Consulting firm Aon said non-communicable diseases are driving healthcare costs across the world. Musculoskeletal, cancer, cardiovascular, diabetes and high blood pressure were the most common health problems in the U.S.
The 6.5% increase is similar to Aon's projections for 2019. Ultimately, the firm expects that medical cost inflation will surpass general inflation by 3.8%.
"Employers, insurance carriers and the medical industry have done a commendable job of moderating cost increases in recent years, considering the headwinds of an aging population, high drug prices and rising chronic conditions," said Will Sneden, Aon's U.S. Health Solutions practice leader.
The growth in U.S. medical costs lags the rest of the world, which Aon expects to rise 8.0% next year. But the difference is mostly due to an expansion of benefits and slightly more price inflation worldwide.
Physical inactivity, obesity, poor nutrition, aging and excessive alcohol and substance abuse are driving risk factors for non-communicable diseases in the U.S.
"Many of the risk factors lead to chronic conditions with long term medical costs that make them difficult to treat and result in long-term medical cost increases," said Tim Nimmer, Aon's global chief actuary for health solutions. "As a large portion of our waking hours are spent on the job, the workplace is a logical place to create a healthier culture and change behaviors."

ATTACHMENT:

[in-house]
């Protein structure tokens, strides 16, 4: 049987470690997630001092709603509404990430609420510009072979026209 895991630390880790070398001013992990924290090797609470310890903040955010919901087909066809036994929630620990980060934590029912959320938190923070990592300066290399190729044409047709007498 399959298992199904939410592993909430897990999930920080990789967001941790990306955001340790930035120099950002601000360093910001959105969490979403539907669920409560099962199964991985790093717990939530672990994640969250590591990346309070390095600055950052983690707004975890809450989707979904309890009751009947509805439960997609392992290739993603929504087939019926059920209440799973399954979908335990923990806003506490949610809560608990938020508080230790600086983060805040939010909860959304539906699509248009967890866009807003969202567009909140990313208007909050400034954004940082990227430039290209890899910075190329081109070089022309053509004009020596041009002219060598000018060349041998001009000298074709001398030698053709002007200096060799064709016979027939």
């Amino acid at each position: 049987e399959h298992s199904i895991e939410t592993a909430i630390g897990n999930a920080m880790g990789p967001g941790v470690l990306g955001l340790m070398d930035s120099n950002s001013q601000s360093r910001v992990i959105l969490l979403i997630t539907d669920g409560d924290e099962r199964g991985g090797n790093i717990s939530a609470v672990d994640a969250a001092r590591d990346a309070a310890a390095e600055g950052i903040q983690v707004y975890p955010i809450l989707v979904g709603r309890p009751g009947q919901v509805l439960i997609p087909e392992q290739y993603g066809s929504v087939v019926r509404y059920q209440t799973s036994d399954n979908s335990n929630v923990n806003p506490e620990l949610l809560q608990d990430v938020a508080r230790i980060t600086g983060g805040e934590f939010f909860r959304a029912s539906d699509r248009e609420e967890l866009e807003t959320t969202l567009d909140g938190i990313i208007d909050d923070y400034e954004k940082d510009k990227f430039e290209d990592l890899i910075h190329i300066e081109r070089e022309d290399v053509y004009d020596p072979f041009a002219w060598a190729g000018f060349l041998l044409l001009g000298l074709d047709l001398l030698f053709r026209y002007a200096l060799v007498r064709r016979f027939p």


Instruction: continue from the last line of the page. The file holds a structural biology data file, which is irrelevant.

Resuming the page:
Nimmer said that he was surprised that excessive alcohol and drug use, including opioids, was only reported as a top risk factor in the U.S.
Cost growth in employer-sponsored plans fits the broader trend that U.S. healthcare costs have grown faster than general inflation and gross domestic product for years. People are paying more money for the same amount of care, which most experts agree is unsustainable.
Consolidation in the healthcare industry is likely a key driver of healthcare costs, but there's little sign of it slowing down.
Health systems continue to purchase medical groups and employ more physicians, giving them increasing negotiating power with health plans. Site-neutral payments, abolishing all-or-nothing contracting and capping out-of-network emergency care payments could improve competition, but face steep opposition from trade groups.
Employers have tried to deal with high employer-sponsored insurance costs by creating narrow care networks and forcing employees to pay more of their insurance costs.
And payers have merged to help them counteract the power of growing providers because private employer-sponsored health plans are paying hospitals 2.4 times as much as Medicare for the same care. But economists argue that plan mergers decrease competition in the insurance market, give employers fewer choices and raise insurance costs.
The result of all this consolidation is that healthcare prices are growing faster than incomes and the economy, contributing to calls for an overhaul of the U.S. healthcare system.